The text of the condition 'Broken (Persistent)' (Core rulebook, p288) reads (my emphasis):

Whatever you did or saw, something inside you snapped. You can barely muster up the will to do your job anymore, and anything more emotionally intense than a raised voice makes you flinch and back down. Apply a -2 to all Social rolls and rolls involving Resolve, and a -5 to any use of the Intimidation Skill.

Resolution: You back down from a confrontation or fail a roll due to this Condition. If you regain a dot of Integrity, lose another dot of Integrity, or achieve an exceptional success on a breaking point, you can shed this Condition.

Does this mean that I should roll the dice I lose due to the penalty separately to see if they would have lead to a success instead, and only shed the condition when the 'real' roll is a fail while the 'lost' roll would have changed the outcome to a success?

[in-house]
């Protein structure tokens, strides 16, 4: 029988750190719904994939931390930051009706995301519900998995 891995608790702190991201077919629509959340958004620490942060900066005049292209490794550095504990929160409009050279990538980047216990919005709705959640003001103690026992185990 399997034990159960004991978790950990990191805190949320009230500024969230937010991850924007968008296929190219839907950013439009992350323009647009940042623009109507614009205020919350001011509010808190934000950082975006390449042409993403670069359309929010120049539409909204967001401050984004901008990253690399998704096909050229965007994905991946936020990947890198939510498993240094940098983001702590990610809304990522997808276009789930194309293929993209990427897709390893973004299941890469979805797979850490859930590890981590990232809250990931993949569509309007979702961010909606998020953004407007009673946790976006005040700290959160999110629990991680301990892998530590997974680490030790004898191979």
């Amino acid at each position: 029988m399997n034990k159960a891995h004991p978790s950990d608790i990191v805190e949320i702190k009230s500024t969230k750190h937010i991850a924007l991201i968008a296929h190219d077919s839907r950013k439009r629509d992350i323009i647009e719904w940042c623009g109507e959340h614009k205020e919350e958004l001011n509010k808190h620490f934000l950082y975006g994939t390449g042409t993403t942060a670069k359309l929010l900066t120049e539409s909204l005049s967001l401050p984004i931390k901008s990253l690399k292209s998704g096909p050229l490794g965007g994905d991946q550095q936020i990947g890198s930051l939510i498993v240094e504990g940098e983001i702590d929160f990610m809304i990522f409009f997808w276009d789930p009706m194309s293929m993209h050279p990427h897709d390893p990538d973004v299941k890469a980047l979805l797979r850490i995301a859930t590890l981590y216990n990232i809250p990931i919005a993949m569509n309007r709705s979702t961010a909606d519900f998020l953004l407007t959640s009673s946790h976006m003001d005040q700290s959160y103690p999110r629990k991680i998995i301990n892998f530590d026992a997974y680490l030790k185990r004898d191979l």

• \$\begingroup\$ My version of the text doesn't say that. I've amended my answer accordingly. \$\endgroup\$
    – Jadasc
    Apr 12, 2019 at 15:11
  • \$\begingroup\$ Welcome to RPG.SE! Take the tour if you haven't already, and check out the help center for more guidance. \$\endgroup\$
    – V2Blast
    Apr 12, 2019 at 18:10

1 Answer 1


You could do that, of course, but that's going beyond the call of duty. It's reasonable to interpret that as "When you fail a roll that this condition penalizes…" The fiction should, of course, reflect that your broken spirit has led you to this state.

However, that text has been changed in later printings. Failing a roll or backing down from a conflict gives you a Beat. It doesn't resolve the condition — that's limited to when you "regain a dot of Integrity, lose another dot of Integrity, or achieve an exceptional success on a breaking point."

  • 1
    \$\begingroup\$ Wow, the revision makes the condition even more, uhm, intense than it already turned out in our game. (We did indeed rule to resolve it on the first failed roll, regardless of 'lost' dice.) This looks like the answer, but I'll leave the question open for a while longer to give others the chance to weigh in. \$\endgroup\$ Apr 12, 2019 at 15:20

You must log in to answer this question.

Not the answer you're looking for? Browse other questions tagged .